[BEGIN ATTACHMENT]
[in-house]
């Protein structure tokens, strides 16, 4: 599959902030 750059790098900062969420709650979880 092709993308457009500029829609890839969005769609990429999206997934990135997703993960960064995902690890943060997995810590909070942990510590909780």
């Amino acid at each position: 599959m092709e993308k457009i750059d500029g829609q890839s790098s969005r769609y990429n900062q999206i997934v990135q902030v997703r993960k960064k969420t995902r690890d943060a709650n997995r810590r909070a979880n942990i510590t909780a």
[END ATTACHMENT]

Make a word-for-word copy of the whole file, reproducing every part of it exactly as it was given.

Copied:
[in-house]
């Protein structure tokens, strides 16, 4: 599959902030 750059790098900062969420709650979880 092709993308457009500029829609890839969005769609990429999206997934990135997703993960960064995902690890943060997995810590909070942990510590909780």
């Amino acid at each position: 599959m092709e993308k457009i750059d500029g829609q890839s790098s969005r769609y990429n900062q999206i997934v990135q902030v997703r993960k960064k969420t995902r690890d943060a709650n997995r810590r909070a979880n942990i510590t909780a």